Trigger finger

Everything you need to know about trigger finger: meaning, cause, symptoms, diagnosis and treatment

One of the most common conditions of the hand is a so-called trigger finger. You suffer from when you are struggling to stretch a finger. After trying for a short while, the finger extends with a shock. There are many different names for this phenomenon. In addition to ‘trigger finger’ it is also referred to as ‘snapping finger’, ‘haunting finger’ or ‘hopping finger’. The Latin name for this disorder is tendo vaginitis stenosis (TVS).
Trigger finger

What is a trigger finger?

A trigger finger is an innocent but annoying disorder. In this condition, the bending tendon of one of the fingers is inflamed. This passes through a tendon sheath from the end of the palm to the upper joint of the finger. Due to the inflammation, the flexor tendon is swollen, causing it to slide very difficultly through the sheath. This causes the finger to shake – also called triggering – during stretching. The tendon may end up completely jammed in the sheath. The finger must then be helped to stretch. Sometimes the tendon sheath itself can also be inflamed.
Especially women between the ages of 45 and 65 may suffer from a trigger finger. This complaint is most common in the tendon to the thumb, middle finger or ring finger. It is rare that this condition affects the index finger or pink. Sometimes this condition also occurs in young children. Usually it is a hunch of the thumb. This is called an inborn (congenital) trigger thumb.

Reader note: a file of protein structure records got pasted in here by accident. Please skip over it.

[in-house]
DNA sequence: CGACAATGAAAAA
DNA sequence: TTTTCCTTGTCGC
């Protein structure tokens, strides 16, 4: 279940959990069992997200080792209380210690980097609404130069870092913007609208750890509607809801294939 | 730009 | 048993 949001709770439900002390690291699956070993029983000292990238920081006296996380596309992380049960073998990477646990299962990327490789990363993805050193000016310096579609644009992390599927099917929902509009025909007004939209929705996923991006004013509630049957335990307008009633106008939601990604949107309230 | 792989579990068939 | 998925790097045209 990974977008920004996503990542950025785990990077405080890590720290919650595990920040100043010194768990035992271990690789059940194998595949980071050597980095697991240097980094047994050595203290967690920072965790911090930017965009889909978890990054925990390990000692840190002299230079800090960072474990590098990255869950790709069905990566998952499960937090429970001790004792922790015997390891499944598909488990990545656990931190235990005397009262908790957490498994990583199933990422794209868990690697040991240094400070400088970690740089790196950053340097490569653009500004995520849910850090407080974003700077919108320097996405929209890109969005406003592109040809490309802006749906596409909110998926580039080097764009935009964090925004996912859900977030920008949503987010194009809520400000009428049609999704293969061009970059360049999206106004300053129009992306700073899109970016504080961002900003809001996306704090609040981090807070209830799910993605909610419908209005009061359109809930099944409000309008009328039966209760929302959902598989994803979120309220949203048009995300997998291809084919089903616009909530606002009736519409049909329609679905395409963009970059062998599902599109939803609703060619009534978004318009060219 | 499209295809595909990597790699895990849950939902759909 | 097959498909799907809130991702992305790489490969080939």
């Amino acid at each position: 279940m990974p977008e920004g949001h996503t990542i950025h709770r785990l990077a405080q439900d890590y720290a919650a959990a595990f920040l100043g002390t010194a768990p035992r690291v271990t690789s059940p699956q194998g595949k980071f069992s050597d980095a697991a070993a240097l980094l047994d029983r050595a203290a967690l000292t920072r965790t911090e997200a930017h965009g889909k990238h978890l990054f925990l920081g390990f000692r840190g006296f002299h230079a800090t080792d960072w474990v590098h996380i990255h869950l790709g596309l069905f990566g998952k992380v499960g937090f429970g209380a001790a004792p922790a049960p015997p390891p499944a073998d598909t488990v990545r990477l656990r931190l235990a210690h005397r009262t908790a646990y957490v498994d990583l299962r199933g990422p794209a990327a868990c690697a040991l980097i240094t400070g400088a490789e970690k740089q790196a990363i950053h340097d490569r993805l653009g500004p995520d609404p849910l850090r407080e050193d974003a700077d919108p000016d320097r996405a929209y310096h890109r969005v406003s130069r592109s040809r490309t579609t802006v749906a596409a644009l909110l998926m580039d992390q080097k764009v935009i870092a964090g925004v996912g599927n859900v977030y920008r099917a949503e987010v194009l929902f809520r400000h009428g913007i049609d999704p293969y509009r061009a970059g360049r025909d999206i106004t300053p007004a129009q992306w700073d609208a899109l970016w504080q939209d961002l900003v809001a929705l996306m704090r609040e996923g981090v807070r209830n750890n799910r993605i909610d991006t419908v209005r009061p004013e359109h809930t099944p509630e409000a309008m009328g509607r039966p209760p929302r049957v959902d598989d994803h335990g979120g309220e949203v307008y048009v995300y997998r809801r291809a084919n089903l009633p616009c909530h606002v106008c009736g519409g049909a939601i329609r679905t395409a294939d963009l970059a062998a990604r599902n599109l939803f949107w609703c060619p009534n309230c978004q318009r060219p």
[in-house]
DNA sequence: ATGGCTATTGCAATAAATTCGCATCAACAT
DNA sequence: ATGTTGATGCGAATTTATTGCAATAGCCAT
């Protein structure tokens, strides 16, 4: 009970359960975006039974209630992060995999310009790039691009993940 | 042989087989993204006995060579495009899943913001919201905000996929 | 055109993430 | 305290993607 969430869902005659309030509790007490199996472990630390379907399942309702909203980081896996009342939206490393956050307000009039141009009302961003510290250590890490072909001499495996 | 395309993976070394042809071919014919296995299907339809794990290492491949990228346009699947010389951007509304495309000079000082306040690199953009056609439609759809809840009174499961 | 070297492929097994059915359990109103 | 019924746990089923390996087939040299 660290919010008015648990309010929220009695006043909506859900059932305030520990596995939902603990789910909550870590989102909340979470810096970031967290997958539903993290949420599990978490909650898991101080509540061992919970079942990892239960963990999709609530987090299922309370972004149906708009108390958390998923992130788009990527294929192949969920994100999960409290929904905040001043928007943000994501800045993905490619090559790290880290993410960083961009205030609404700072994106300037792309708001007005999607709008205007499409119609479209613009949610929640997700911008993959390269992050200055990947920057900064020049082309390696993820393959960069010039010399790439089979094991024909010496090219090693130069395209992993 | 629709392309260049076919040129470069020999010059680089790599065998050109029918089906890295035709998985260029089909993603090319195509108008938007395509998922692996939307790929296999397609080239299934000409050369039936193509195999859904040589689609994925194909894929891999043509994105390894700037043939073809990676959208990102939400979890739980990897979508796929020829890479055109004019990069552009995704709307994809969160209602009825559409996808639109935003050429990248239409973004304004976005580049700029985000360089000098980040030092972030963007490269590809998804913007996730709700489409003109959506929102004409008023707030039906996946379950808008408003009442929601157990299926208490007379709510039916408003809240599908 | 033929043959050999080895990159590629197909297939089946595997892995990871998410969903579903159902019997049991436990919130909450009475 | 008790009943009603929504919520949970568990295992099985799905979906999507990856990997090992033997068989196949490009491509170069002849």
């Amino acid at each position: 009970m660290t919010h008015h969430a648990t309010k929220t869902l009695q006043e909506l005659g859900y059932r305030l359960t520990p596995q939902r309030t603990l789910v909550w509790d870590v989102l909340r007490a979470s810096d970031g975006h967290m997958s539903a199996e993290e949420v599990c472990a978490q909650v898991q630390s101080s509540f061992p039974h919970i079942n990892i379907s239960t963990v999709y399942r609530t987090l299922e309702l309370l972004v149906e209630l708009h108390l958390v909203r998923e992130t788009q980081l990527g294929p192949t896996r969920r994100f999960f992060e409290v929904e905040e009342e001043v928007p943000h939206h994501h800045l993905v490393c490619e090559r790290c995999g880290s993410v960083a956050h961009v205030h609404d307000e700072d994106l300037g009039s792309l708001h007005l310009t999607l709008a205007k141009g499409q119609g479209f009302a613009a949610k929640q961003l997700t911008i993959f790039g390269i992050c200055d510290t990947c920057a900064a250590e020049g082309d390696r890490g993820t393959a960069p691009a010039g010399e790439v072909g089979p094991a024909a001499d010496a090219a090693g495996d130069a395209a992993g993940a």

What causes a trigger finger?

It is not always clear what the cause is of the inflammation of the flexor tendon. It is believed that overload of the affected finger can usually be the cause. Everyone can basically get a trigger finger. People with diabetes, rheumatism or carpal tunnel syndrome are at greater risk.

What are the symptoms of a trigger finger?

Initially, there is a slight pain during stretching or bending of the finger. The irritation of the flexor tendon increases further as the thickening slides along the tendon sheath increasing the pain. You are getting more trouble bending or stretching the finger and feeling a “shock” while making these movements. Then there is a swelling in the palm of your hand. Eventually the finger can get stuck in a stretched or bent position. Then the finger needs to be helped to restore to the desired position.
Do you have pain in your fingers but do not you fully understand these symptoms? Perhaps you have osteoarthritis in your fingers.

How is a trigger finger diagnosed?

A malfunction of a finger clearly indicates a trigger finger. The doctor can therefore easily make a diagnose based on a personal interview and physical examination. This examination does not hurt. It is not necessary to make X-rays.

How is a trigger finger treated?

The purpose of the treatment is to restrain the inflammation of the flexor tendon. Therefore, the doctor will prescribe anti-inflammatory analgesics. In addition, you can get the advice to wear a (night) splint so that the inflamed tendon does not scrape along the edge of the sheath any more. An injection with corticosteroids is also a possibility. This is injected in combination with an anesthetic at the beginning of the tendon sheath.

When is surgery performed at a trigger finger?

If the treatment does not have sufficient results or the complaints continue to return, the doctor may suggest a mild surgical procedure. This is done at the outpatient clinic under local anesthesia and takes about 10 minutes. The tendon sheath is cut longitudinally (1.5 cm), giving the thickened flexor tendon more space. Generally, you will have little problems after this surgery.

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